Dravet Syndrome Awareness Month is Here … (Online)

Dravet Syndrome Awareness Month is Here … (Online)
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In light of the COVID-19 pandemic, there are several ways to get involved virtually to support Dravet Syndrome Awareness Month, observed each June.

Organized by the Dravet Syndrome Foundation (DSF), the monthlong event is intended to make this severe type of epilepsy — and the needs of those who have it — more widely known. Dravet syndrome affects one in 20,000 to 40,000 individuals worldwide.

Underscoring the need for more research, and the means to fund it, the theme this year is “Cure Dravet!” In addition, International Dravet Syndrome Awareness Day is June 23.

“DSF is made up of a driven and tireless group of families, medical professionals, researchers, and supporters,” the organization states on its website. “It is because of this amazing community that we can continue to support research, raise awareness, and advocate on behalf of the Dravet syndrome community.”

Supporters who own one of the nonprofit organization’s T-shirts or other branded items are asked to take photos of themselves with the merchandise and share them on social media, tagging DSF and adding the hashtag #CUREDRAVET. All month, the foundation will share photos of community members spreading awareness of Dravet.

The organization will share posts about Dravet on its social media channels, and asks that supporters “like” and share them on their own platforms to boost awareness and understanding of the disease. The DSF also asks supporters to follow it on Facebook, Twitter, Instagram, YouTube, and LinkedIn.

Another way to participate this month is by sharing, on social media or with a local media outlet, personal stories about their Dravet experience. Narratives and accompanying photos or videos may be added to the DSF website. They may be submitted here.

“Knowledge is power, and we want more people to know about Dravet syndrome and get involved with our mission and the work we do,” the organization states.

While the pandemic has forced many people indoors to stay safe, needs continue in the Dravet community. To help fulfill them, the DSF is hosting a live hourlong virtual fundraising event called “Party in Your PJs for Dravet” July 25 at 7 p.m. EST.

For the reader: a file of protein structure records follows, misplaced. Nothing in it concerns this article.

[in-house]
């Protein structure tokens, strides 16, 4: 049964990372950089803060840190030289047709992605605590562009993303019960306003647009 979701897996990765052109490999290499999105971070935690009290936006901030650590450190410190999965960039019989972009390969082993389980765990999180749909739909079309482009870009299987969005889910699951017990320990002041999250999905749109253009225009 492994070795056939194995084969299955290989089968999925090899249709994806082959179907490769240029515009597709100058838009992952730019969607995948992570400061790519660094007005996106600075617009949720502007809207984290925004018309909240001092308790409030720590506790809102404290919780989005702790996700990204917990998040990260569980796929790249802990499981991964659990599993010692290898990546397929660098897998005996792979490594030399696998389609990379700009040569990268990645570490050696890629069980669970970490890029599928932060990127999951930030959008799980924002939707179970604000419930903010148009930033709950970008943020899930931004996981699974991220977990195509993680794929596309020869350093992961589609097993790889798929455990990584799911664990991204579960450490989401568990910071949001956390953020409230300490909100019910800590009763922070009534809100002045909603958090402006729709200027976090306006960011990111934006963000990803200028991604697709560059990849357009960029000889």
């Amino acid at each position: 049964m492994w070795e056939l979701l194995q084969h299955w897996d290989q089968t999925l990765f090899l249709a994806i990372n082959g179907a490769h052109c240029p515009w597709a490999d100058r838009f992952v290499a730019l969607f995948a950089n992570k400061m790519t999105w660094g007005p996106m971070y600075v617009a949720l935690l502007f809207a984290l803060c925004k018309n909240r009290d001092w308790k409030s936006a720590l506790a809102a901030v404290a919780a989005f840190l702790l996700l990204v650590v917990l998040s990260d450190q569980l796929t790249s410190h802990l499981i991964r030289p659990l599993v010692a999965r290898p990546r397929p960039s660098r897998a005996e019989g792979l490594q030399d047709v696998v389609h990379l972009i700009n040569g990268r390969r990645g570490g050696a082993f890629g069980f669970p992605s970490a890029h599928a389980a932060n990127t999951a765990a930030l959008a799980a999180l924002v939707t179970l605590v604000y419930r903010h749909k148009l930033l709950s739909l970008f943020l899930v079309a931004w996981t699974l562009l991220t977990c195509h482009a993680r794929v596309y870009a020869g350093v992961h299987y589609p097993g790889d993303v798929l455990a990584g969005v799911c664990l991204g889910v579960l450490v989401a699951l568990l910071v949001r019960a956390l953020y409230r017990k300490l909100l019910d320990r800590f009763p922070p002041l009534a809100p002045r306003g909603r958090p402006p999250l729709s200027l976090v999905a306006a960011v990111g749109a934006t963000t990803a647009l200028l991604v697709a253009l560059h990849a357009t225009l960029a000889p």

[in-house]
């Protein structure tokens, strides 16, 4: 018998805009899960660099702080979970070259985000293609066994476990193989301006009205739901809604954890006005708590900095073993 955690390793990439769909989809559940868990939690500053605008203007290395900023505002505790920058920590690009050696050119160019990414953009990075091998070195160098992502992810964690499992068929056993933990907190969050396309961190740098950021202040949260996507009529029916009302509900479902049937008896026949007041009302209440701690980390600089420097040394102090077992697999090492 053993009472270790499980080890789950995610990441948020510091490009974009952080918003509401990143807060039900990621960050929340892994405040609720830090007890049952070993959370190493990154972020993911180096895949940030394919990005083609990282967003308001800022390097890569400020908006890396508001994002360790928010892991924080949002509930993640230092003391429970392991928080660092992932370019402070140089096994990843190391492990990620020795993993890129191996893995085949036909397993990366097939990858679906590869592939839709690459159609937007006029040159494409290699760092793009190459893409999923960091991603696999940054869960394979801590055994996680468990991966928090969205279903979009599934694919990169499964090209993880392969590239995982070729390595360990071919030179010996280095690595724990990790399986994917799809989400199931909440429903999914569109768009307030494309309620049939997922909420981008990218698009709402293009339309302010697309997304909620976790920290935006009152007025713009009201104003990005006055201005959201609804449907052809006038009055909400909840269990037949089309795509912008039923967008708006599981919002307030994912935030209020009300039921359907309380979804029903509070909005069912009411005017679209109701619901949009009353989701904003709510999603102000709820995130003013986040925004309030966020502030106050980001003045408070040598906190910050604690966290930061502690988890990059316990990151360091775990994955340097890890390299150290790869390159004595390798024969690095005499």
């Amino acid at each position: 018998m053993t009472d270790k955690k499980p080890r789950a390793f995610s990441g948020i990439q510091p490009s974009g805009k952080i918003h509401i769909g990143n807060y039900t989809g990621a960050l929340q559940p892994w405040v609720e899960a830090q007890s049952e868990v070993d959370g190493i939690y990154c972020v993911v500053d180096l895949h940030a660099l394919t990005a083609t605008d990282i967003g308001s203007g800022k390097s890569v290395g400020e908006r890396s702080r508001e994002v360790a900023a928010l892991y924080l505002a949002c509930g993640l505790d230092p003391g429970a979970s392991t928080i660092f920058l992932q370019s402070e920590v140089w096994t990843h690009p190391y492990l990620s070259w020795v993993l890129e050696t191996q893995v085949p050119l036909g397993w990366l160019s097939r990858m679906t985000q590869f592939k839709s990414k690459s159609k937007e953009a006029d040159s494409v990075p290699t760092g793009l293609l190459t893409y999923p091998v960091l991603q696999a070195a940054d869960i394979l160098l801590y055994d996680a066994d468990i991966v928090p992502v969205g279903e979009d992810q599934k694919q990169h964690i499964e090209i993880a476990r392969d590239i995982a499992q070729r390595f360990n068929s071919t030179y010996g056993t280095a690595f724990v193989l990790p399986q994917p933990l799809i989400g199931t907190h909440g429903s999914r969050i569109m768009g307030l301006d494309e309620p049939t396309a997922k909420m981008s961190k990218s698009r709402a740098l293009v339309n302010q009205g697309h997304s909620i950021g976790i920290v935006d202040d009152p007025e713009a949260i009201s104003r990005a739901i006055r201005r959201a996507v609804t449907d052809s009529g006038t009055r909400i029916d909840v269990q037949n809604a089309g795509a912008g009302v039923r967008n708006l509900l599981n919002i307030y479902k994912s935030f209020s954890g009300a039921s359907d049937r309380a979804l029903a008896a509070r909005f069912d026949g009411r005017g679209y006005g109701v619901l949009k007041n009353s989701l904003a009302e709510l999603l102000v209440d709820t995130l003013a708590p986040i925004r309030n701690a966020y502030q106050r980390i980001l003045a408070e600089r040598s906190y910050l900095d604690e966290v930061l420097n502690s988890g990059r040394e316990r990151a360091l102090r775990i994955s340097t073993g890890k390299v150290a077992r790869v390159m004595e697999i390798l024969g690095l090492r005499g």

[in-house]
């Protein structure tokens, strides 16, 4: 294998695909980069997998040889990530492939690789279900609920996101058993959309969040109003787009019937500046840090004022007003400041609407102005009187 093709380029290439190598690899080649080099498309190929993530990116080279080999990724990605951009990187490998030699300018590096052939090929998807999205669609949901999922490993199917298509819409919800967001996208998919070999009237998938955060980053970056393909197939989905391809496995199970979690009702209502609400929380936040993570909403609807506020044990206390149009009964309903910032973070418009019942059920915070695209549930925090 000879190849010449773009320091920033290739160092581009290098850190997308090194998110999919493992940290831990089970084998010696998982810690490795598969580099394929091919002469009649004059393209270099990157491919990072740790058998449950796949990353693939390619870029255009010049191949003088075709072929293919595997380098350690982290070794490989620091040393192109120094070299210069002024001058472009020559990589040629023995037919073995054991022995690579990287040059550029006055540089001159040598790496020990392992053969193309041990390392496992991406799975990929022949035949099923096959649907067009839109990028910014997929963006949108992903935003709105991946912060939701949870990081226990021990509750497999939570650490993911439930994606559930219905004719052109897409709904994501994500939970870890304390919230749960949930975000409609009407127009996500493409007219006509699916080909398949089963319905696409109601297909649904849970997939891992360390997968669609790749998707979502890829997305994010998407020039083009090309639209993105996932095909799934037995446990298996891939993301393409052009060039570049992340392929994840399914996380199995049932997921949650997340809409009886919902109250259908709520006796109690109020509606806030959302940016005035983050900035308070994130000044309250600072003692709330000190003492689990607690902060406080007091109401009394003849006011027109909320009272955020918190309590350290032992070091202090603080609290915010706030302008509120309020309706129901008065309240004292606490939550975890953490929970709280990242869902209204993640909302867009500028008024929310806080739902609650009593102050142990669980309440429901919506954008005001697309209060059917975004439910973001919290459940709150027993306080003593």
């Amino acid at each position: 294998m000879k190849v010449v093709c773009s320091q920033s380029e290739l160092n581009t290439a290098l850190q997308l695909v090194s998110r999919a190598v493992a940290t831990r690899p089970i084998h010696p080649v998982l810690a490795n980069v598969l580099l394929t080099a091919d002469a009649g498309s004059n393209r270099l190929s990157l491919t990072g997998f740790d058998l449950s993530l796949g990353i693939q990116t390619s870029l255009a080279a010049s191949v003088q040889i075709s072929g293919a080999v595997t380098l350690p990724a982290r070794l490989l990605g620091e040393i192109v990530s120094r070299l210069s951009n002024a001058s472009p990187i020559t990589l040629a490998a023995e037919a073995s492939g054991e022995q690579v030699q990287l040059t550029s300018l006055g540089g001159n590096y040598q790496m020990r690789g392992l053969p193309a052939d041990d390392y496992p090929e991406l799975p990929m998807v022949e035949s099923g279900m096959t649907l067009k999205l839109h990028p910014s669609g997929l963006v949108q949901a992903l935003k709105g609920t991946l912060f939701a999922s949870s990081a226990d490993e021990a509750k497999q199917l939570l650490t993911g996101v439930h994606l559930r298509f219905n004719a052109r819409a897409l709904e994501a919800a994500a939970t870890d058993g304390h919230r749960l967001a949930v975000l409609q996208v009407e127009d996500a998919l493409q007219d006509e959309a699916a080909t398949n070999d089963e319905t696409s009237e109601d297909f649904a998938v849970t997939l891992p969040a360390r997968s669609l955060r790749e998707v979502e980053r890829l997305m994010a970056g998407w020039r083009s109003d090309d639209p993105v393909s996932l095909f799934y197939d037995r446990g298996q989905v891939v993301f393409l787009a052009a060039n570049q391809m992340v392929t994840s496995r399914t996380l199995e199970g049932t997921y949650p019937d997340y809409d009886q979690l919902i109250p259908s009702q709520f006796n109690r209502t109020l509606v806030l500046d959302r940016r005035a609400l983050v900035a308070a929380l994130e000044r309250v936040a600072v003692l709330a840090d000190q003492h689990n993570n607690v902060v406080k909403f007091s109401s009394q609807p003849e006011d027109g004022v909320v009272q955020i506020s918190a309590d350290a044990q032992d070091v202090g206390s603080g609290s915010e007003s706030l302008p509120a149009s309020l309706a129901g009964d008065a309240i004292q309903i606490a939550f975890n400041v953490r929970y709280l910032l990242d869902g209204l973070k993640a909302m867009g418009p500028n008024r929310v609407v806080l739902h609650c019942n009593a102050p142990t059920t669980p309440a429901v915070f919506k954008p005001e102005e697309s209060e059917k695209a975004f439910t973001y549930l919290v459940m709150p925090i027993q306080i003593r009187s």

In addition to honoring members of the DSF’s medical advisory board, the evening of entertainment will feature games, dancing, and cameo appearances by board members. Registration is necessary to receive a “pajama party pack” of items for the event. Participants are encouraged to wear their favorite pajamas for the affair.

Participants also may set up an optional fundraising page to share with friends and family. Those who raise at least $150 may be eligible for a DSF gift including a DSF pop socket, coffee tumbler, T-shirt, or water bottle. So far, nearly $45,000 of a goal of $75,000 has been raised for Dravet research.

Register here for the Zoom videoconferencing event. Registrants will receive an email July 24 with a link for joining the party.

Mary M. Chapman began her professional career at United Press International, running both print and broadcast desks. She then became a Michigan correspondent for what is now Bloomberg BNA, where she mainly covered the automotive industry plus legal, tax and regulatory issues. A member of the Automotive Press Association and one of a relatively small number of women on the car beat, Chapman has discussed the automotive industry multiple times of National Public Radio, and in 2014 was selected as an honorary judge at the prestigious Cobble Beach Concours d’Elegance. She has written for numerous national outlets including Time, People, Al-Jazeera America, Fortune, Daily Beast, MSN.com, Newsweek, The Detroit News and Detroit Free Press. The winner of the Society of Professional Journalists award for outstanding reporting, Chapman has had dozens of articles in The New York Times, including two on the coveted front page. She has completed a manuscript about centenarian car enthusiast Margaret Dunning, titled “Belle of the Concours.”
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Ana holds a PhD in Immunology from the University of Lisbon and worked as a postdoctoral researcher at Instituto de Medicina Molecular (iMM) in Lisbon, Portugal. She graduated with a BSc in Genetics from the University of Newcastle and received a Masters in Biomolecular Archaeology from the University of Manchester, England. After leaving the lab to pursue a career in Science Communication, she served as the Director of Science Communication at iMM.

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Mary M. Chapman began her professional career at United Press International, running both print and broadcast desks. She then became a Michigan correspondent for what is now Bloomberg BNA, where she mainly covered the automotive industry plus legal, tax and regulatory issues. A member of the Automotive Press Association and one of a relatively small number of women on the car beat, Chapman has discussed the automotive industry multiple times of National Public Radio, and in 2014 was selected as an honorary judge at the prestigious Cobble Beach Concours d’Elegance. She has written for numerous national outlets including Time, People, Al-Jazeera America, Fortune, Daily Beast, MSN.com, Newsweek, The Detroit News and Detroit Free Press. The winner of the Society of Professional Journalists award for outstanding reporting, Chapman has had dozens of articles in The New York Times, including two on the coveted front page. She has completed a manuscript about centenarian car enthusiast Margaret Dunning, titled “Belle of the Concours.”
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